More importantly for business perhaps, local companies are the ones with the deepest and most relevant knowledge of the local market environment, its dynamics and the way to do business. Setting up a joint venture with a local company or partnering with them has proven a very sustainable and profitable business strategy for many foreign investors. 

The Chamber will be pushing for more joint ventures and encourage a lot of technology and skill transfer. Local companies have to also do their best to meet the industry demands and standards.

How can this strengthen capacities and transfer know-how and increase local capability?

Exposing local companies to best international practices, be it on an operational or managerial level, is very beneficial. National oil companies have grown a lot this way, by having stakes in licenses operated by international oil companies, and acquiring de facto the technology, know-how and practices that they now use to operate their own blocks.

This move wouldn't have been made possible without their prior association with major IOCs and international oilfield services providers. The same thinking applies to engineering, procurement and construction, manufacturing and the overall value chain.

Equatorial Guinea's Minister Gabriel Obiang Lima has been very vocal about this and we will work with the Angolan oil sector to ensure this happens.

Given the highly technical and technological demands of the oil and gas industry, is the Angolan workforce ready to accommodate the growth of a local E&P industry?

Yes, certainly so. Similar to Nigeria's experience, where the government created the right kind of enabling environment to spur the growth of local E&P companies, Angolan companies can do the same if provided the same opportunities. Nigeria can now boast of names like Oando, Sahara, Aiteo, Shoreline, Atlas Oranto and Seplat amongst others which are now respected brands in the region.

Angolan banks have to develop capacity in terms of understanding E&P, be willing to lend to local players at reasonable rates and the government has to encourage joint ventures between Local and international companies. The Africa Energy Chamber strongly advocates for such measures to be taken.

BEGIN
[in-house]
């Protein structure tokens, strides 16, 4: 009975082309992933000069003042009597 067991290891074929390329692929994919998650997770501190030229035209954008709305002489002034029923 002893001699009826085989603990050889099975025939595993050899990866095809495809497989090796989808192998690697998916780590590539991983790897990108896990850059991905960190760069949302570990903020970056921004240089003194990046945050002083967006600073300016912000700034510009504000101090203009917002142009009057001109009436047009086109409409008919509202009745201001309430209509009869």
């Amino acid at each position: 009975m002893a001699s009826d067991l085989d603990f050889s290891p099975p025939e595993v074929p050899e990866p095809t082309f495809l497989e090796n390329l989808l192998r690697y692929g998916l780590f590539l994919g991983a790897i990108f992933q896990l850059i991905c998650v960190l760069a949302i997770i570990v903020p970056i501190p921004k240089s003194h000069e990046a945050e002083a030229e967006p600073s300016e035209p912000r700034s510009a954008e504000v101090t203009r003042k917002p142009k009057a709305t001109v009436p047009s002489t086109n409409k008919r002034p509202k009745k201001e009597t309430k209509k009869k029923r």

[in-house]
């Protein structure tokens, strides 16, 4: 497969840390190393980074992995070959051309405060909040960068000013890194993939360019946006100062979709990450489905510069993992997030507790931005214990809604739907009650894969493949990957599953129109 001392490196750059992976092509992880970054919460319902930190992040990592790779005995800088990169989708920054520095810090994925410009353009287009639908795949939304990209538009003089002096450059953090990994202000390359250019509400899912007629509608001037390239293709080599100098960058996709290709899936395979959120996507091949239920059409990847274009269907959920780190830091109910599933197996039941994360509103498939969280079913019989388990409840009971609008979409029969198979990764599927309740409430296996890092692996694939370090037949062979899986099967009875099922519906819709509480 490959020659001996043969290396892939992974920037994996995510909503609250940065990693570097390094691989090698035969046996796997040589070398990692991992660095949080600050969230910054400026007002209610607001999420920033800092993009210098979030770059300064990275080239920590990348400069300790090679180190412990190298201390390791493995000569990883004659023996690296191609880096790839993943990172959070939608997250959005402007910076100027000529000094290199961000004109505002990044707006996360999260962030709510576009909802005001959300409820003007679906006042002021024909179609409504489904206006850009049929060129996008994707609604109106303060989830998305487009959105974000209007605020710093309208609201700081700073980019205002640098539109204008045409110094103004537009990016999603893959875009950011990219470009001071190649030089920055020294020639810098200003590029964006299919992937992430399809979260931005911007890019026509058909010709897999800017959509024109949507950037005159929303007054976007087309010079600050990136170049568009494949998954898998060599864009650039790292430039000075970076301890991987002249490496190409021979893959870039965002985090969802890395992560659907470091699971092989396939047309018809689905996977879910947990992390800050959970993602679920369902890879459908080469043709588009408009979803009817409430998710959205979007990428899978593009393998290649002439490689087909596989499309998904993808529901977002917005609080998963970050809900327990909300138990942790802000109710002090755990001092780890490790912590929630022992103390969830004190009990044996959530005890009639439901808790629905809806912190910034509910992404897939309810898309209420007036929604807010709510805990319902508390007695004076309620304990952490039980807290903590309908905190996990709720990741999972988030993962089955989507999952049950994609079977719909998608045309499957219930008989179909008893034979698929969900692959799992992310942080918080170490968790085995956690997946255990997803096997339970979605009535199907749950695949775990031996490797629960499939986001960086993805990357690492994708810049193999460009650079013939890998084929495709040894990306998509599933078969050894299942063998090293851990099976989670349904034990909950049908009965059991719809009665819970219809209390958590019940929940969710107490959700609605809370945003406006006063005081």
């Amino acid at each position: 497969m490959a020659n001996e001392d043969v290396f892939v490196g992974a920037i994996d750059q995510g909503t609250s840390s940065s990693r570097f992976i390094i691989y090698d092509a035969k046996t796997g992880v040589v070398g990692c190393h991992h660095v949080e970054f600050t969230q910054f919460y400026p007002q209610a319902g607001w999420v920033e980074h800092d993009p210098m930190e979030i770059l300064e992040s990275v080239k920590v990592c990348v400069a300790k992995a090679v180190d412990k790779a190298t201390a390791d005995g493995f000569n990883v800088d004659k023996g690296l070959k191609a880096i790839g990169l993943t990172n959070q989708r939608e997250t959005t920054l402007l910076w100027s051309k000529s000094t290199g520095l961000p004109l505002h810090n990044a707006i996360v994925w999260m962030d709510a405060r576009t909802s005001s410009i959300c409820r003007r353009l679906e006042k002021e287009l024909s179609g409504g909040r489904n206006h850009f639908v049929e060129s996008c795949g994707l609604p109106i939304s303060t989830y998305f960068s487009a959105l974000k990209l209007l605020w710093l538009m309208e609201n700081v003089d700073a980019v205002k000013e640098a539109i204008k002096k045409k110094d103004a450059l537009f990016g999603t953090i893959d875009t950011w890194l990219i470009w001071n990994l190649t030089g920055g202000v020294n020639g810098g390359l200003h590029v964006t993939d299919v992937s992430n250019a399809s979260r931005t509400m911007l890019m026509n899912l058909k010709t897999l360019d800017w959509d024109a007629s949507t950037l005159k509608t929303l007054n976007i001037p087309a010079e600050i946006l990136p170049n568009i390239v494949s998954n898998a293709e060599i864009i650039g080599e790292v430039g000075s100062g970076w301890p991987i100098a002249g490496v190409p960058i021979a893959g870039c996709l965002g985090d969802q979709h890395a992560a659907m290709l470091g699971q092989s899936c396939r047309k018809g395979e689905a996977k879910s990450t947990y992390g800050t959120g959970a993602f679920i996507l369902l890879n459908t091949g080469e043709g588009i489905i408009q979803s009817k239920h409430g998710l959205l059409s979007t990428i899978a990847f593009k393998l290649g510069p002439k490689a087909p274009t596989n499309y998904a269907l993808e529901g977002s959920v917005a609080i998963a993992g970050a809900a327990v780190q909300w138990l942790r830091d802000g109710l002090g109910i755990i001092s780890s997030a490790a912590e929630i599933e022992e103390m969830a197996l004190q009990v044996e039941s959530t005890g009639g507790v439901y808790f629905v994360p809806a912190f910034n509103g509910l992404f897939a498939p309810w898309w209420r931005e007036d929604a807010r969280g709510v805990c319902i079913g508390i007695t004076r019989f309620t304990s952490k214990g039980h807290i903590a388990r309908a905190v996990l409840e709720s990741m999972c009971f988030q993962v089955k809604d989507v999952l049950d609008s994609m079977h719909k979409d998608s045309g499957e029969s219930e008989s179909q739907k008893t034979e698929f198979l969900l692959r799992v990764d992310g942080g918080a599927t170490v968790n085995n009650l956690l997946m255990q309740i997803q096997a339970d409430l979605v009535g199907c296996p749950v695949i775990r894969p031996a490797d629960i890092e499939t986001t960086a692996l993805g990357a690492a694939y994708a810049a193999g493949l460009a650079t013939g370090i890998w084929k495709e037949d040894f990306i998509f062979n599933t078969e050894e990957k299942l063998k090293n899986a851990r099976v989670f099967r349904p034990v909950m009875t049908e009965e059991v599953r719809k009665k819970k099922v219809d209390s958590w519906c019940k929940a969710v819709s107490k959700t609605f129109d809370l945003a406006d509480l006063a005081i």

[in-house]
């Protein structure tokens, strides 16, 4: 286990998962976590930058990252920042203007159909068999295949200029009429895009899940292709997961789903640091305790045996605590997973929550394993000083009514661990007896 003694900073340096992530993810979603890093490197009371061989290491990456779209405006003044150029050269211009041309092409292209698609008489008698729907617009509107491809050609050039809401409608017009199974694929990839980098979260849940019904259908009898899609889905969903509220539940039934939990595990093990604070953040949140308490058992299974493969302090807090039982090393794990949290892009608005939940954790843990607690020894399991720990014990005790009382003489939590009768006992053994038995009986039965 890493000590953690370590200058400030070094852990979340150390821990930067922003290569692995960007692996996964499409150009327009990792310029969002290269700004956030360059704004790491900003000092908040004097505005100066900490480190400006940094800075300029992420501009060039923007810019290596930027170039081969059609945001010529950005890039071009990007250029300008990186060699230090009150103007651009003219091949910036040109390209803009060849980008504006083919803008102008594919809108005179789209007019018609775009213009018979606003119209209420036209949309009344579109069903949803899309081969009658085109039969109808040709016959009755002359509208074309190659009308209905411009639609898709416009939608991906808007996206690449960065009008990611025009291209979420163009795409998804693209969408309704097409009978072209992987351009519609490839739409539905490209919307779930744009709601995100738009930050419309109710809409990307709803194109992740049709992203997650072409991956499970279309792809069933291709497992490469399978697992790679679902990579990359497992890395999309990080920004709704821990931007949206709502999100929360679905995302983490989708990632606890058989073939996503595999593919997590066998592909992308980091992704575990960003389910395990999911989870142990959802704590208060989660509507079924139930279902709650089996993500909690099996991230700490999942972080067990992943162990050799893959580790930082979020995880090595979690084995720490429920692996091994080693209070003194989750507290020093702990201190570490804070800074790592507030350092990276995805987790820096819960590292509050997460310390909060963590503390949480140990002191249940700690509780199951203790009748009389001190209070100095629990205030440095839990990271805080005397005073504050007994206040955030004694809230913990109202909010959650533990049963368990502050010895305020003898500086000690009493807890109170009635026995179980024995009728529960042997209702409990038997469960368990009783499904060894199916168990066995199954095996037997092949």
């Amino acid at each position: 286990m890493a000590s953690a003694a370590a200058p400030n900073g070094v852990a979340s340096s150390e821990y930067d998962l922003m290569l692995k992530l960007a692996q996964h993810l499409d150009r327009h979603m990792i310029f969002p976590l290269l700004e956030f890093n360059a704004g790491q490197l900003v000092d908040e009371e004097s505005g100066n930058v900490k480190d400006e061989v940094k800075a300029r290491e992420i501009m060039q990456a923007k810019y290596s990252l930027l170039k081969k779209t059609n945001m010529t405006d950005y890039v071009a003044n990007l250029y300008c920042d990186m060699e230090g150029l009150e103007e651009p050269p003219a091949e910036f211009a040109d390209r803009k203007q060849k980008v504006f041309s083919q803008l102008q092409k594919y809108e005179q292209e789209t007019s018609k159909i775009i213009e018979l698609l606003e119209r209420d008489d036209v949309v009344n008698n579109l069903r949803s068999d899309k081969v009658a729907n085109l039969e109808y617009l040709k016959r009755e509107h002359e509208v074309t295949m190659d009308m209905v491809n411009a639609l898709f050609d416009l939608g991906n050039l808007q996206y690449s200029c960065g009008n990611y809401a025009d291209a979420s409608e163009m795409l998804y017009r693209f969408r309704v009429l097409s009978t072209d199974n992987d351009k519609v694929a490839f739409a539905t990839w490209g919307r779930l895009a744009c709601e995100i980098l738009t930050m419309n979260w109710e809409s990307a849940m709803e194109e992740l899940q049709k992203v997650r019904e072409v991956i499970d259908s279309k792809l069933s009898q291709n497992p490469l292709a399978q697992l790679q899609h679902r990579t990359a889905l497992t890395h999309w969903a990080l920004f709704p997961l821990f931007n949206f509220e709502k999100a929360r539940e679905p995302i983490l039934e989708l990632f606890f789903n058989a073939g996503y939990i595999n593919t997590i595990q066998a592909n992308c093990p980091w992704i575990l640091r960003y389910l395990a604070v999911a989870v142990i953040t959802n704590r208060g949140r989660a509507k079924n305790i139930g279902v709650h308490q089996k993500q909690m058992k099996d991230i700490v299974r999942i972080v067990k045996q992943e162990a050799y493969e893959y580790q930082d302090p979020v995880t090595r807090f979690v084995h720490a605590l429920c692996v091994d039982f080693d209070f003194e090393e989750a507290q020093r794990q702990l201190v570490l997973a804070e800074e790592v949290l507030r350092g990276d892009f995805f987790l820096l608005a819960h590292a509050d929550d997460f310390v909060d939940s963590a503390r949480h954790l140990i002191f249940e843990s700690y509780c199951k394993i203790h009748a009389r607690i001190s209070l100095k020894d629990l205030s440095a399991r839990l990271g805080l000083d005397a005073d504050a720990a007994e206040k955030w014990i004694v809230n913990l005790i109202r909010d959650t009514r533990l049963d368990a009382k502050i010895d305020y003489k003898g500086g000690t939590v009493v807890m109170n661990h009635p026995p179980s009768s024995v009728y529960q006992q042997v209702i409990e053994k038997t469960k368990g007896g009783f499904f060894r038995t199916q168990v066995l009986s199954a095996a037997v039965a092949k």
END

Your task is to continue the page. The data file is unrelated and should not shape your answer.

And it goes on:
What, in your view, is the most pressing problem for Angola's energy sector?

Angola desperately needs more exploration, including in marginal fields to stem the declining oil production. This is currently being addressed by the government which set up a technical committee that includes IOCs and government stakeholders to discuss existing hindrances to investment in the sector.

This committee is already bearing fruit with Total announcing that it will invest hundreds of millions into Angola, including towards the increasing of production in block 17. The government also set up an independent Petroleum and Gas agency which is tasked with action as a regulator in the industry and implementing government policy in the sector. The agency has already announced that it will carry out an auction for block licenses this year in an attempt to spur exploration in Angola.

Where do you see the greatest potential for Angola's Oil and Gas sector in the future?

There is potential across the value chain. In upstream, our production has been decreasing for over a decade due to a lack of investment, especially in exploration. We are seeing the trend reversing now with several investment commitments from operators in the market. More importantly, perhaps, the rest of our value chain remains under-developed.